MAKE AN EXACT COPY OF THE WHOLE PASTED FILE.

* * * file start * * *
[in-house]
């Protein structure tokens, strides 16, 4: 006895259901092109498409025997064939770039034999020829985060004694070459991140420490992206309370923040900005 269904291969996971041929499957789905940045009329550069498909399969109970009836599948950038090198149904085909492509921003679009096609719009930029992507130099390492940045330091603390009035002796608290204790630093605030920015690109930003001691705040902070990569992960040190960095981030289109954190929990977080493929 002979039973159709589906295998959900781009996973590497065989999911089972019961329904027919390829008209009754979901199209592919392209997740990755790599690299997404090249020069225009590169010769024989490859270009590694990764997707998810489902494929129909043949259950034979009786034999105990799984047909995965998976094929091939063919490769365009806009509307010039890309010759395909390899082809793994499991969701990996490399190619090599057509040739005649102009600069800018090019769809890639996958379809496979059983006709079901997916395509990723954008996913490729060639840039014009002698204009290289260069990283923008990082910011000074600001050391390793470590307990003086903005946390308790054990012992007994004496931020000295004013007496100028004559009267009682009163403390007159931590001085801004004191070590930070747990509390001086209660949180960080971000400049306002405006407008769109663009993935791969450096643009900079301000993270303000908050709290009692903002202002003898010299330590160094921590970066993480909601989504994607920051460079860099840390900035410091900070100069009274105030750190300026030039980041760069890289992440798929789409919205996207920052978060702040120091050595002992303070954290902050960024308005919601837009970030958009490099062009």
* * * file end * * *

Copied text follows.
[in-house]
């Protein structure tokens, strides 16, 4: 006895259901092109498409025997064939770039034999020829985060004694070459991140420490992206309370923040900005 269904291969996971041929499957789905940045009329550069498909399969109970009836599948950038090198149904085909492509921003679009096609719009930029992507130099390492940045330091603390009035002796608290204790630093605030920015690109930003001691705040902070990569992960040190960095981030289109954190929990977080493929 002979039973159709589906295998959900781009996973590497065989999911089972019961329904027919390829008209009754979901199209592919392209997740990755790599690299997404090249020069225009590169010769024989490859270009590694990764997707998810489902494929129909043949259950034979009786034999105990799984047909995965998976094929091939063919490769365009806009509307010039890309010759395909390899082809793994499991969701990996490399190619090599057509040739005649102009600069800018090019769809890639996958379809496979059983006709079901997916395509990723954008996913490729060639840039014009002698204009290289260069990283923008990082910011000074600001050391390793470590307990003086903005946390308790054990012992007994004496931020000295004013007496100028004559009267009682009163403390007159931590001085801004004191070590930070747990509390001086209660949180960080971000400049306002405006407008769109663009993935791969450096643009900079301000993270303000908050709290009692903002202002003898010299330590160094921590970066993480909601989504994607920051460079860099840390900035410091900070100069009274105030750190300026030039980041760069890289992440798929789409919205996207920052978060702040120091050595002992303070954290902050960024308005919601837009970030958009490099062009």